Monday, February 17, 2014

Alumna leads United Way fundraising campaign

Maggi Keyes Beckstoffer ’86 plans to jump out of an airplane for the United Way this spring.

As the campaign chair for the United Way of Greater Richmond and Petersburg, Beckstoffer promised to go skydiving along with other local United Way campaign leaders if the organization met certain fundraising goals. They are on target to raise more than $13.5 million by the time the campaign ends, so she is looking forward to the jump in May.

“We’re doing very well,” she said “We’ve had some challenges along the way, but between jumping out of an airplane as a way to raise money and using direct mail, we’re going to be very successful.”

Maggi Keyes Beckstoffer ’86 has been leading the fundraising
campaign for United Way of Greater Richmond and Petersburg.
Beckstoffer, who majored in psychology and philosophy at Randolph-Macon Woman’s College, volunteers with numerous causes, and has served on her local United Way board for more than six years.  She is the first woman, as well as the first small business owner, to chair the campaign for this United Way chapter.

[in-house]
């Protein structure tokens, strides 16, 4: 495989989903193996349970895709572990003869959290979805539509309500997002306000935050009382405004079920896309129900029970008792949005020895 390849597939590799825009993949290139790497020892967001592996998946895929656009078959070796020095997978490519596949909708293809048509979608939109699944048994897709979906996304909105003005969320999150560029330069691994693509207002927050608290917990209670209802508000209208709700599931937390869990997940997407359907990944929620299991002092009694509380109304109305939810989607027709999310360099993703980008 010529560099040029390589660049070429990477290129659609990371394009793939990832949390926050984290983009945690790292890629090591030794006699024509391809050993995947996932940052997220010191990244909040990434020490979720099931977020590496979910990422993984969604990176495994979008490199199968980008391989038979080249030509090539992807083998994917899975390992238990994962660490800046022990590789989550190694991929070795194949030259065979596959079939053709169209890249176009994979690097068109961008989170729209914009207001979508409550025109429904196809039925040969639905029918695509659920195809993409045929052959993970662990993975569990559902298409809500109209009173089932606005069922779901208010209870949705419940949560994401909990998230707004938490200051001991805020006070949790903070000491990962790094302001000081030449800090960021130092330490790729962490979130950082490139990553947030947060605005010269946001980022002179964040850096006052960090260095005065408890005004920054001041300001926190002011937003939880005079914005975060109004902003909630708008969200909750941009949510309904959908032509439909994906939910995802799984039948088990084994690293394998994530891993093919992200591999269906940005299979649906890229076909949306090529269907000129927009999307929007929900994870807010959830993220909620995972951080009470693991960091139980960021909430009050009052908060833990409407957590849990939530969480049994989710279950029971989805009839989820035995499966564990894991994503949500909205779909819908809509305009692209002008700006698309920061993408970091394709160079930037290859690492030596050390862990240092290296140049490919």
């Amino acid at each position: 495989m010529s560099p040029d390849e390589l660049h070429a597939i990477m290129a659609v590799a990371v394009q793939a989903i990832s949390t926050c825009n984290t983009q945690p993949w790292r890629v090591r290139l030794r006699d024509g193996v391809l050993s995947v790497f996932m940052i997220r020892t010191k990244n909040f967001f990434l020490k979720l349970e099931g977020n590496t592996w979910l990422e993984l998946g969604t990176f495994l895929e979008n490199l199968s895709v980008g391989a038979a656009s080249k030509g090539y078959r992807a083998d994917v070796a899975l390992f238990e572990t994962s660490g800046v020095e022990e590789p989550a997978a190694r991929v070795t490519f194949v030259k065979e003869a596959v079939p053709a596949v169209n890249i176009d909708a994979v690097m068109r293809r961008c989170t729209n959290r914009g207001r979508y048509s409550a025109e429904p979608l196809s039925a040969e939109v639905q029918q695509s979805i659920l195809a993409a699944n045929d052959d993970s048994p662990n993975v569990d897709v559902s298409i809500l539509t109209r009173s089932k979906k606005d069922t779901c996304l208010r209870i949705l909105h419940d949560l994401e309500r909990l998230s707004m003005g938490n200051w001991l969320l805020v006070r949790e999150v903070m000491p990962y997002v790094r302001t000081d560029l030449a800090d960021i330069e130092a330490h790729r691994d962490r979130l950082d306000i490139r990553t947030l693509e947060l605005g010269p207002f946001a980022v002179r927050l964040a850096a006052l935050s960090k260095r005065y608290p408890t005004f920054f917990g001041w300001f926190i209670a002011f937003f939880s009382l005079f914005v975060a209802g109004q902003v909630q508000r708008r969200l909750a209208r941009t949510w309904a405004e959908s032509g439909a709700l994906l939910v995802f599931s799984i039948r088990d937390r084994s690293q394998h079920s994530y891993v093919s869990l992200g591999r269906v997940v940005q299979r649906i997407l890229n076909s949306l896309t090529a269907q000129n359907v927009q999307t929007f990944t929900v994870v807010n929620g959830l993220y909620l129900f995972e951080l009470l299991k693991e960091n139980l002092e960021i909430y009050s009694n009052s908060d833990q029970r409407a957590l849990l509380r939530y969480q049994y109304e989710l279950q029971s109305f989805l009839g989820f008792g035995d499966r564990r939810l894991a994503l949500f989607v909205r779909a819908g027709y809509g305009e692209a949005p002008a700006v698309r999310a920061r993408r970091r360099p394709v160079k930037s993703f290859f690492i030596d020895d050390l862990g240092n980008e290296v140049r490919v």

She has owned MBM Marketing, a company that organizes and executes marketing campaigns for small and medium-sized businesses and community banks, for about 15 years. Her background in philosophy and psychology helps her see business problems from different angles and motivate her clients’ target audience, she said.

“Understanding how different people think and where they’re coming from is critical to success in any business,” she said. “The College gave me confidence, wisdom, and the ability to think for myself, which has allowed me to build relationships with my clients and leaders in the community and be successful.”

Beckstoffer put those skills to work for the United Way campaign last summer. As campaign chair, she threw the opening pitch at a Richmond Squirrels game to kick off the fundraising,  and then she began meeting regularly with community and business leaders to promote the campaign. Her marketing expertise helped her craft a direct mail effort to complement other forms of fundraising.

The volunteer work requires a lot of time and dedication, but Beckstoffer said it is worth it to help the community. “I feel like I’m very fortunate in my life,” Beckstoffer said. “People have helped me and my family along the way. I am in a position where I can use my skills and talents to help others, and it just feels like the right thing to do. It’s a privilege.”